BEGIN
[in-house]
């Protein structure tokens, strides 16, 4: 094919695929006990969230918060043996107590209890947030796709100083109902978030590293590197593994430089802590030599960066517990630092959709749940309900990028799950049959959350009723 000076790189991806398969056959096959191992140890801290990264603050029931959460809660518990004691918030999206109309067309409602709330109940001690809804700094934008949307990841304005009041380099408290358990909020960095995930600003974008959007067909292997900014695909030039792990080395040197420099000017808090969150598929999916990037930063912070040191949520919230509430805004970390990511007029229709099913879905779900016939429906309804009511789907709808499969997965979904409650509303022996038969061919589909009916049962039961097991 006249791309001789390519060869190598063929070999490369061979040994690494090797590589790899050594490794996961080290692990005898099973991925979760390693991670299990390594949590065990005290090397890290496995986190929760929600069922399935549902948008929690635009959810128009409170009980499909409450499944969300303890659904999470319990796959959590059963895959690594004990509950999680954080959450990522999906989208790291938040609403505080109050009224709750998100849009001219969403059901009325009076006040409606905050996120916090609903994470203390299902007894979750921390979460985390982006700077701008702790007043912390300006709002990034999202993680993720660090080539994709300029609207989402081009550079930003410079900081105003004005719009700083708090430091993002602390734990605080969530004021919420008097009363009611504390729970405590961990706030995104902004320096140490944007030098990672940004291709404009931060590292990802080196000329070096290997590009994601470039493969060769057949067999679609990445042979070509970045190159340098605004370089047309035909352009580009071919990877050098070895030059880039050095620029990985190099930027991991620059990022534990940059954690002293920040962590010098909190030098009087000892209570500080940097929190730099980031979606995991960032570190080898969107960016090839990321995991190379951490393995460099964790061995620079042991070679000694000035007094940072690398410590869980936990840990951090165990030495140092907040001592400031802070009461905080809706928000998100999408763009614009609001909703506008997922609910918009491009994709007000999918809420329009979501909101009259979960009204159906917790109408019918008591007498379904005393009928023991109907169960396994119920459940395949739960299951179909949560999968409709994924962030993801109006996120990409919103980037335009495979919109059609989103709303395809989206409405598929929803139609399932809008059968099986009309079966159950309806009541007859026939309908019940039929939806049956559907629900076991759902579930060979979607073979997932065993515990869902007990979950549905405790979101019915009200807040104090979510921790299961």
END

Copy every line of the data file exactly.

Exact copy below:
[in-house]
């Protein structure tokens, strides 16, 4: 094919695929006990969230918060043996107590209890947030796709100083109902978030590293590197593994430089802590030599960066517990630092959709749940309900990028799950049959959350009723 000076790189991806398969056959096959191992140890801290990264603050029931959460809660518990004691918030999206109309067309409602709330109940001690809804700094934008949307990841304005009041380099408290358990909020960095995930600003974008959007067909292997900014695909030039792990080395040197420099000017808090969150598929999916990037930063912070040191949520919230509430805004970390990511007029229709099913879905779900016939429906309804009511789907709808499969997965979904409650509303022996038969061919589909009916049962039961097991 006249791309001789390519060869190598063929070999490369061979040994690494090797590589790899050594490794996961080290692990005898099973991925979760390693991670299990390594949590065990005290090397890290496995986190929760929600069922399935549902948008929690635009959810128009409170009980499909409450499944969300303890659904999470319990796959959590059963895959690594004990509950999680954080959450990522999906989208790291938040609403505080109050009224709750998100849009001219969403059901009325009076006040409606905050996120916090609903994470203390299902007894979750921390979460985390982006700077701008702790007043912390300006709002990034999202993680993720660090080539994709300029609207989402081009550079930003410079900081105003004005719009700083708090430091993002602390734990605080969530004021919420008097009363009611504390729970405590961990706030995104902004320096140490944007030098990672940004291709404009931060590292990802080196000329070096290997590009994601470039493969060769057949067999679609990445042979070509970045190159340098605004370089047309035909352009580009071919990877050098070895030059880039050095620029990985190099930027991991620059990022534990940059954690002293920040962590010098909190030098009087000892209570500080940097929190730099980031979606995991960032570190080898969107960016090839990321995991190379951490393995460099964790061995620079042991070679000694000035007094940072690398410590869980936990840990951090165990030495140092907040001592400031802070009461905080809706928000998100999408763009614009609001909703506008997922609910918009491009994709007000999918809420329009979501909101009259979960009204159906917790109408019918008591007498379904005393009928023991109907169960396994119920459940395949739960299951179909949560999968409709994924962030993801109006996120990409919103980037335009495979919109059609989103709303395809989206409405598929929803139609399932809008059968099986009309079966159950309806009541007859026939309908019940039929939806049956559907629900076991759902579930060979979607073979997932065993515990869902007990979950549905405790979101019915009200807040104090979510921790299961």